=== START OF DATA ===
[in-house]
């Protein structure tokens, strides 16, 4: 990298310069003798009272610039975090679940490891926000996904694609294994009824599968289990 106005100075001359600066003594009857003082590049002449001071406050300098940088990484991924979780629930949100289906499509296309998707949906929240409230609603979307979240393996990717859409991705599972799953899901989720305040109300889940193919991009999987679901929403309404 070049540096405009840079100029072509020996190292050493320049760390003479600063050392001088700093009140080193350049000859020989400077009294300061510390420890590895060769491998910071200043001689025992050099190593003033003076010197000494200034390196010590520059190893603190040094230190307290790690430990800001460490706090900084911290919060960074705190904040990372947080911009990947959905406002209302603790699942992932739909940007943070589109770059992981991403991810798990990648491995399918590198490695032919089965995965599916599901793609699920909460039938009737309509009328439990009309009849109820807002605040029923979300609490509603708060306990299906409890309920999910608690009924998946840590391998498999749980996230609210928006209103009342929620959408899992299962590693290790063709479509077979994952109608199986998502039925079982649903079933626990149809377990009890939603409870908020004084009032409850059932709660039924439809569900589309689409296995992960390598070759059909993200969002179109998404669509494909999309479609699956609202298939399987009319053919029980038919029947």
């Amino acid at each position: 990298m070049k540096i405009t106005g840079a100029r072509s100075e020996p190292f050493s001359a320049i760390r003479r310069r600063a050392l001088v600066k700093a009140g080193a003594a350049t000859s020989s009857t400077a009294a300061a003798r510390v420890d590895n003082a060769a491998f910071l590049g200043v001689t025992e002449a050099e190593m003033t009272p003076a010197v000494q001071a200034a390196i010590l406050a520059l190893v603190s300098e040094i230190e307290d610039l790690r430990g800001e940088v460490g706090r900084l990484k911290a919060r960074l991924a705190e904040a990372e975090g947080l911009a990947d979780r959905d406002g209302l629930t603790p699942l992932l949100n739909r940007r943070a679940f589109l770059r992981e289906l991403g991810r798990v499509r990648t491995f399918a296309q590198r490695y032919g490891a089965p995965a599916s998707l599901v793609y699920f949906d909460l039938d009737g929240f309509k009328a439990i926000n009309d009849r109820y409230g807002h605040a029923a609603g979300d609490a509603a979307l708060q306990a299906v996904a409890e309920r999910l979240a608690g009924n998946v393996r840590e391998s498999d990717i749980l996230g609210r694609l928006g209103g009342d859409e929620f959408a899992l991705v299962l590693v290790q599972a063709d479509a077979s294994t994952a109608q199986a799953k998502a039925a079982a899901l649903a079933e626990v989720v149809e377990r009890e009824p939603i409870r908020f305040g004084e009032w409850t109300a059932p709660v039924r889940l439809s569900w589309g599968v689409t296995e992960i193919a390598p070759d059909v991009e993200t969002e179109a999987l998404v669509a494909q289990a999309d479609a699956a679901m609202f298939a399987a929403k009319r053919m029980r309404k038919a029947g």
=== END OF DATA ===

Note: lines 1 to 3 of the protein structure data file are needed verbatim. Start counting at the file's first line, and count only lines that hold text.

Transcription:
[in-house]
């Protein structure tokens, strides 16, 4: 990298310069003798009272610039975090679940490891926000996904694609294994009824599968289990 106005100075001359600066003594009857003082590049002449001071406050300098940088990484991924979780629930949100289906499509296309998707949906929240409230609603979307979240393996990717859409991705599972799953899901989720305040109300889940193919991009999987679901929403309404 070049540096405009840079100029072509020996190292050493320049760390003479600063050392001088700093009140080193350049000859020989400077009294300061510390420890590895060769491998910071200043001689025992050099190593003033003076010197000494200034390196010590520059190893603190040094230190307290790690430990800001460490706090900084911290919060960074705190904040990372947080911009990947959905406002209302603790699942992932739909940007943070589109770059992981991403991810798990990648491995399918590198490695032919089965995965599916599901793609699920909460039938009737309509009328439990009309009849109820807002605040029923979300609490509603708060306990299906409890309920999910608690009924998946840590391998498999749980996230609210928006209103009342929620959408899992299962590693290790063709479509077979994952109608199986998502039925079982649903079933626990149809377990009890939603409870908020004084009032409850059932709660039924439809569900589309689409296995992960390598070759059909993200969002179109998404669509494909999309479609699956609202298939399987009319053919029980038919029947």
């Amino acid at each position: 990298m070049k540096i405009t106005g840079a100029r072509s100075e020996p190292f050493s001359a320049i760390r003479r310069r600063a050392l001088v600066k700093a009140g080193a003594a350049t000859s020989s009857t400077a009294a300061a003798r510390v420890d590895n003082a060769a491998f910071l590049g200043v001689t025992e002449a050099e190593m003033t009272p003076a010197v000494q001071a200034a390196i010590l406050a520059l190893v603190s300098e040094i230190e307290d610039l790690r430990g800001e940088v460490g706090r900084l990484k911290a919060r960074l991924a705190e904040a990372e975090g947080l911009a990947d979780r959905d406002g209302l629930t603790p699942l992932l949100n739909r940007r943070a679940f589109l770059r992981e289906l991403g991810r798990v499509r990648t491995f399918a296309q590198r490695y032919g490891a089965p995965a599916s998707l599901v793609y699920f949906d909460l039938d009737g929240f309509k009328a439990i926000n009309d009849r109820y409230g807002h605040a029923a609603g979300d609490a509603a979307l708060q306990a299906v996904a409890e309920r999910l979240a608690g009924n998946v393996r840590e391998s498999d990717i749980l996230g609210r694609l928006g209103g009342d859409e929620f959408a899992l991705v299962l590693v290790q599972a063709d479509a077979s294994t994952a109608q199986a799953k998502a039925a079982a899901l649903a079933e626990v989720v149809e377990r009890e009824p939603i409870r908020f305040g004084e009032w409850t109300a059932p709660v039924r889940l439809s569900w589309g599968v689409t296995e992960i193919a390598p070759d059909v991009e993200t969002e179109a999987l998404v669509a494909q289990a999309d479609a699956a679901m609202f298939a399987a929403k009319r053919m029980r309404k038919a029947g």